The timeline for this incident is limited to the initial response of units to a reported brush fire on December 2, 2012, which included the brush truck involved in this incident.
- 1934 Hours
Fire department was dispatched for a brush fire
- 1938 Hours
Brush Truck 12 en route (driver and victim)
- 1940 Hours
Rescue 20 en route (driver and 3 fire fighters)
- 1953 Hours
Rescue 20 Captain (the driver) requested dispatch to page mutual aid fire department to stand by
- 1955 Hours (approximate)
Brush Truck 12 on scene
- 1956 Hours
Rescue 20 marked on scene (Brush Truck 12 did not mark on scene)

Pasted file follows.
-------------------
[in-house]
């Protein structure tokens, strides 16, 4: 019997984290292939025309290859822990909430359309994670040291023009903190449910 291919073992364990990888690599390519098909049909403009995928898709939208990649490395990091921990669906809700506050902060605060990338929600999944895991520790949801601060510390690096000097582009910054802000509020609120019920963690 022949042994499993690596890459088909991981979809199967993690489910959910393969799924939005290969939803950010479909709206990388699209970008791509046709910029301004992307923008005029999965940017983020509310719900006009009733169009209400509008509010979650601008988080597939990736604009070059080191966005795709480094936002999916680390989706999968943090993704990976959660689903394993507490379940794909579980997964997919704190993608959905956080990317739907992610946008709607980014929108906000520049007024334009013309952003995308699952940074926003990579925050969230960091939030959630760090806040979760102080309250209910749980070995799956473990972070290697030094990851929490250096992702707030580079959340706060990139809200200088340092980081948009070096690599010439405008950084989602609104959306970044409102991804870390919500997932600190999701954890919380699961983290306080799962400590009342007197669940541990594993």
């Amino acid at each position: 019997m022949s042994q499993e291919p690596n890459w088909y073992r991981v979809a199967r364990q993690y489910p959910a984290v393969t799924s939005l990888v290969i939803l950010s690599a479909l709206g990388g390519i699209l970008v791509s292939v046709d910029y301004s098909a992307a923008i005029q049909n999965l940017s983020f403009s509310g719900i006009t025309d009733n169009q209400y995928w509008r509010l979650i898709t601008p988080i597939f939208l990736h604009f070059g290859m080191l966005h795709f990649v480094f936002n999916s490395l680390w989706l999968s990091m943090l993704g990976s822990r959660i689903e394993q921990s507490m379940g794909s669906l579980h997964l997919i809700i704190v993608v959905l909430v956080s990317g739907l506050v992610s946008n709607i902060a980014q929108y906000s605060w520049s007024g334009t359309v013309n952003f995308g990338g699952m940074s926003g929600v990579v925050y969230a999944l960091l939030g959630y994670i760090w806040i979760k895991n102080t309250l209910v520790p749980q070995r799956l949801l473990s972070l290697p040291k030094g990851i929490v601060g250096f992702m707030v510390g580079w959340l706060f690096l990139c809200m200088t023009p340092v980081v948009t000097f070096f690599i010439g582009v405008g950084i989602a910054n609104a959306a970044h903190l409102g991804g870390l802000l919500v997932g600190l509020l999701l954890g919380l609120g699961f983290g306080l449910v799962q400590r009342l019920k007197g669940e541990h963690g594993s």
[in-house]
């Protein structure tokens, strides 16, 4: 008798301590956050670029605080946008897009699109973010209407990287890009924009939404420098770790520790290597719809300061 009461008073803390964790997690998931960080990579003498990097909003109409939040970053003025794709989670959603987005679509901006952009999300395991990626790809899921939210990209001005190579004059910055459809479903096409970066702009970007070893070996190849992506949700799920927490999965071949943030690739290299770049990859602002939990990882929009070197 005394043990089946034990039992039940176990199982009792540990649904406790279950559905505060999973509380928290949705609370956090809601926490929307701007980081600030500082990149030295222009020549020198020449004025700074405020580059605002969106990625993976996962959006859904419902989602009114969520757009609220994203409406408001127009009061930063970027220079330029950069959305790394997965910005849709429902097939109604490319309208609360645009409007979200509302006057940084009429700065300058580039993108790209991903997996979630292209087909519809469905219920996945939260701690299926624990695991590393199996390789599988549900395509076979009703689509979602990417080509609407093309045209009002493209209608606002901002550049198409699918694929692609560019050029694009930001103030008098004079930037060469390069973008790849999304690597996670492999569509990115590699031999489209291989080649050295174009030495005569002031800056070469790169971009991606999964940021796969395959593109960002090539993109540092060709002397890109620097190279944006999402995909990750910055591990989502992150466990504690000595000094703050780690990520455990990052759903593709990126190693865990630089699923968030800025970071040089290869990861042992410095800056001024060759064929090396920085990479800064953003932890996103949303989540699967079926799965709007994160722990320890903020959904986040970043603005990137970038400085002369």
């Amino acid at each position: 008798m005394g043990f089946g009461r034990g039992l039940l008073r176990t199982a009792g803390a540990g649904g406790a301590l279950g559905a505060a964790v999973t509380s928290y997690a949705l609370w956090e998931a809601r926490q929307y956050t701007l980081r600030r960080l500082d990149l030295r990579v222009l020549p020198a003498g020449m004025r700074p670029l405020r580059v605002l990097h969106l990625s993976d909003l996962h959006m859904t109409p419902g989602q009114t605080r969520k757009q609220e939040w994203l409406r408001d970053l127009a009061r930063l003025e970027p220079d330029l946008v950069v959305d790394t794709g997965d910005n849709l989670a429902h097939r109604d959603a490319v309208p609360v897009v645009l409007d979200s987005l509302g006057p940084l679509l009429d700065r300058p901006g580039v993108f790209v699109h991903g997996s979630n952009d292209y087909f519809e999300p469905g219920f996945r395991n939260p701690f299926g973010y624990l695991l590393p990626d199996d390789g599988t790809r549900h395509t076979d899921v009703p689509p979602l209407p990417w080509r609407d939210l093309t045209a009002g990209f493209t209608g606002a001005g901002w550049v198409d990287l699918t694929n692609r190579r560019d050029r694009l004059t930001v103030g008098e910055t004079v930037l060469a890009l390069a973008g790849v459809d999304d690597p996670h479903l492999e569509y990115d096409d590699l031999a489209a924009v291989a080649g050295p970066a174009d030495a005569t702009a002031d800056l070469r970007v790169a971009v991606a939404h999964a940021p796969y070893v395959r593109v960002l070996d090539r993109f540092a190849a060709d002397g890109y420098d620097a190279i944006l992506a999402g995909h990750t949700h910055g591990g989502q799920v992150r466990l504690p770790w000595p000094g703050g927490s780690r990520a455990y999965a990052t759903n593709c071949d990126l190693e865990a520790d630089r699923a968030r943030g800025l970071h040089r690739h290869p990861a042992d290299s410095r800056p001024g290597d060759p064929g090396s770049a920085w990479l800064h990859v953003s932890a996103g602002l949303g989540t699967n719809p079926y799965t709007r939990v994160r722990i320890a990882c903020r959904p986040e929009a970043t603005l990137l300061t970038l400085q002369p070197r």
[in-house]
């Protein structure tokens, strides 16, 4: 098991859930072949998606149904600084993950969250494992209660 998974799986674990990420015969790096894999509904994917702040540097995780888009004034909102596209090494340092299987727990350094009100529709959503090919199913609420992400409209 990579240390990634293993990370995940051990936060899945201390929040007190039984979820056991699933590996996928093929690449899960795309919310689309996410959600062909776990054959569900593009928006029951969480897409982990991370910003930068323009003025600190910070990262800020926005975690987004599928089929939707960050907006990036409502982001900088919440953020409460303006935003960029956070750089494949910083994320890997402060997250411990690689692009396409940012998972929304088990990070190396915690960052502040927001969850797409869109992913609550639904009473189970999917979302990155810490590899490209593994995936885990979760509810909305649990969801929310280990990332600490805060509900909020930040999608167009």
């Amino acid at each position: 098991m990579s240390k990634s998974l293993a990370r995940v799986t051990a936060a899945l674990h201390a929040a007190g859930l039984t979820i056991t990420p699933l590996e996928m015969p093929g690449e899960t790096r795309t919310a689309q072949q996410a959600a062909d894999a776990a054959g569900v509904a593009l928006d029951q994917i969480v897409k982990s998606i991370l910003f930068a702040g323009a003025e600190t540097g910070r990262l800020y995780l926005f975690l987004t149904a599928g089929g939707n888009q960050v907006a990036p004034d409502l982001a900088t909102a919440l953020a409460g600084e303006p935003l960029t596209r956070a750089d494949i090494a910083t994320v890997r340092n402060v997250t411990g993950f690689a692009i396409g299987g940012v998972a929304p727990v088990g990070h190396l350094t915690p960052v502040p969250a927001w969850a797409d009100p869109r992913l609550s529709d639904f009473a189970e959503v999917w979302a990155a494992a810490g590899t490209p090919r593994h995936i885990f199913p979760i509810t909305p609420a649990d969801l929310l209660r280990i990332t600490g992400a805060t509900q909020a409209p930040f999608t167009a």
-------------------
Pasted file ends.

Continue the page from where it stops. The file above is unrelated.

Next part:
- 2006 Hours
Civilian notified dispatch a fire fighter had been struck by fire apparatus
Personal Protective Equipment
At the time of the incident, the victim was wearing his structural fire fighting turnout pants over normal street clothing, rubber fire boots and a fire helmet. He was not wearing a turnout coat or self-contained breathing apparatus. NOTE: The condition of the victim’s attire was not considered to be a contributing factor to this incident. However, the victim may have been more visible to the driver had he been wearing his turnout coat or a hi-visibility retro-reflective vest. The victim’s personal protective equipment and clothing were not evaluated by NIOSH. No flashlight was found in the vicinity of the victim upon arrival of the other first responders.